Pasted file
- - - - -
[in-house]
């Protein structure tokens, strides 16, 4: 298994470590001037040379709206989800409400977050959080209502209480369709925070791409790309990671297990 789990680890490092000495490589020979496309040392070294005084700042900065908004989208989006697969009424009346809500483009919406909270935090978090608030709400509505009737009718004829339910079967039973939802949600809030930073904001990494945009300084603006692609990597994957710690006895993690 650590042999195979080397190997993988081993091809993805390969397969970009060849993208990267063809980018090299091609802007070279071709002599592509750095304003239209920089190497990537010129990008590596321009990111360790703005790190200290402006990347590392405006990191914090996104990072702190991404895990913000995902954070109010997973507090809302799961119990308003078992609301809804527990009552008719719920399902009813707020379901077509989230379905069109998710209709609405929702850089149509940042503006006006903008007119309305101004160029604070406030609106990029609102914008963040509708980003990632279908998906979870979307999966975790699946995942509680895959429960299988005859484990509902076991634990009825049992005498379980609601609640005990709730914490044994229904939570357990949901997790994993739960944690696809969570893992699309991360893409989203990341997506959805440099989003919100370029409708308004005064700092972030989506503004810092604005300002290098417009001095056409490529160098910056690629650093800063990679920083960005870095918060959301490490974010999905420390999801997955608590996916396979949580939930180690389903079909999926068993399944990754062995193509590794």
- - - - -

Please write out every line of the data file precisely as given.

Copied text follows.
[in-house]
């Protein structure tokens, strides 16, 4: 298994470590001037040379709206989800409400977050959080209502209480369709925070791409790309990671297990 789990680890490092000495490589020979496309040392070294005084700042900065908004989208989006697969009424009346809500483009919406909270935090978090608030709400509505009737009718004829339910079967039973939802949600809030930073904001990494945009300084603006692609990597994957710690006895993690 650590042999195979080397190997993988081993091809993805390969397969970009060849993208990267063809980018090299091609802007070279071709002599592509750095304003239209920089190497990537010129990008590596321009990111360790703005790190200290402006990347590392405006990191914090996104990072702190991404895990913000995902954070109010997973507090809302799961119990308003078992609301809804527990009552008719719920399902009813707020379901077509989230379905069109998710209709609405929702850089149509940042503006006006903008007119309305101004160029604070406030609106990029609102914008963040509708980003990632279908998906979870979307999966975790699946995942509680895959429960299988005859484990509902076991634990009825049992005498379980609601609640005990709730914490044994229904939570357990949901997790994993739960944690696809969570893992699309991360893409989203990341997506959805440099989003919100370029409708308004005064700092972030989506503004810092604005300002290098417009001095056409490529160098910056690629650093800063990679920083960005870095918060959301490490974010999905420390999801997955608590996916396979949580939930180690389903079909999926068993399944990754062995193509590794």